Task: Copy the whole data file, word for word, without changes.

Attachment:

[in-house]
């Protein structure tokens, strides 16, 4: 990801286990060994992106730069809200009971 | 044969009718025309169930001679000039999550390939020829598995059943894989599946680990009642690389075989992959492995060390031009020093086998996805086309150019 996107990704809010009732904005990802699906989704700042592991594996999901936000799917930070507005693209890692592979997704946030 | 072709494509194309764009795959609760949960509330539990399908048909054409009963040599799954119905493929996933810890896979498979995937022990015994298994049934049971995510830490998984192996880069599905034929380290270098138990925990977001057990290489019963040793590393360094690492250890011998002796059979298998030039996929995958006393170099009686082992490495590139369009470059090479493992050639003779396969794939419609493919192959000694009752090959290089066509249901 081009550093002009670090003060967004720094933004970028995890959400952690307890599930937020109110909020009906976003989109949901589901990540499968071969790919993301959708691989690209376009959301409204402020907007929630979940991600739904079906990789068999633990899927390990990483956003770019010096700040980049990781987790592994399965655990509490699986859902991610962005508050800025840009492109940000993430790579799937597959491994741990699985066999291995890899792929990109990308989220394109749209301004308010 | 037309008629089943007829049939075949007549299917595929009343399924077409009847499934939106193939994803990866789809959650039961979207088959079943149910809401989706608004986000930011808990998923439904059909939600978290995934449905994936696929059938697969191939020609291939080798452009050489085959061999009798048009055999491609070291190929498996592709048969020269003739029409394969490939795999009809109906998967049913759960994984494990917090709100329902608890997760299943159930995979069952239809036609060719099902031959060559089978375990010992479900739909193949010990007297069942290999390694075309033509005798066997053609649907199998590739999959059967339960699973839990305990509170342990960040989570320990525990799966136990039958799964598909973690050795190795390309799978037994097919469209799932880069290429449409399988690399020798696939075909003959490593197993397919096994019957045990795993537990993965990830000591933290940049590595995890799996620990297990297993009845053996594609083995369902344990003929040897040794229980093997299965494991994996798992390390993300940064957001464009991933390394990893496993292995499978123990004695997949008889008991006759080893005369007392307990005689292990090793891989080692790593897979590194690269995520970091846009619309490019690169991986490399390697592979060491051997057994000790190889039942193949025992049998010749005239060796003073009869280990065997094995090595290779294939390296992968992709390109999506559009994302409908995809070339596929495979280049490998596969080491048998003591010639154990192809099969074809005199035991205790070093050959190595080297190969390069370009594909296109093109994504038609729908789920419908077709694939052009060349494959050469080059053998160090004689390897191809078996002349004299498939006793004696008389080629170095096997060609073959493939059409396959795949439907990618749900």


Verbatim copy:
[in-house]
């Protein structure tokens, strides 16, 4: 990801286990060994992106730069809200009971 | 044969009718025309169930001679000039999550390939020829598995059943894989599946680990009642690389075989992959492995060390031009020093086998996805086309150019 996107990704809010009732904005990802699906989704700042592991594996999901936000799917930070507005693209890692592979997704946030 | 072709494509194309764009795959609760949960509330539990399908048909054409009963040599799954119905493929996933810890896979498979995937022990015994298994049934049971995510830490998984192996880069599905034929380290270098138990925990977001057990290489019963040793590393360094690492250890011998002796059979298998030039996929995958006393170099009686082992490495590139369009470059090479493992050639003779396969794939419609493919192959000694009752090959290089066509249901 081009550093002009670090003060967004720094933004970028995890959400952690307890599930937020109110909020009906976003989109949901589901990540499968071969790919993301959708691989690209376009959301409204402020907007929630979940991600739904079906990789068999633990899927390990990483956003770019010096700040980049990781987790592994399965655990509490699986859902991610962005508050800025840009492109940000993430790579799937597959491994741990699985066999291995890899792929990109990308989220394109749209301004308010 | 037309008629089943007829049939075949007549299917595929009343399924077409009847499934939106193939994803990866789809959650039961979207088959079943149910809401989706608004986000930011808990998923439904059909939600978290995934449905994936696929059938697969191939020609291939080798452009050489085959061999009798048009055999491609070291190929498996592709048969020269003739029409394969490939795999009809109906998967049913759960994984494990917090709100329902608890997760299943159930995979069952239809036609060719099902031959060559089978375990010992479900739909193949010990007297069942290999390694075309033509005798066997053609649907199998590739999959059967339960699973839990305990509170342990960040989570320990525990799966136990039958799964598909973690050795190795390309799978037994097919469209799932880069290429449409399988690399020798696939075909003959490593197993397919096994019957045990795993537990993965990830000591933290940049590595995890799996620990297990297993009845053996594609083995369902344990003929040897040794229980093997299965494991994996798992390390993300940064957001464009991933390394990893496993292995499978123990004695997949008889008991006759080893005369007392307990005689292990090793891989080692790593897979590194690269995520970091846009619309490019690169991986490399390697592979060491051997057994000790190889039942193949025992049998010749005239060796003073009869280990065997094995090595290779294939390296992968992709390109999506559009994302409908995809070339596929495979280049490998596969080491048998003591010639154990192809099969074809005199035991205790070093050959190595080297190969390069370009594909296109093109994504038609729908789920419908077709694939052009060349494959050469080059053998160090004689390897191809078996002349004299498939006793004696008389080629170095096997060609073959493939059409396959795949439907990618749900």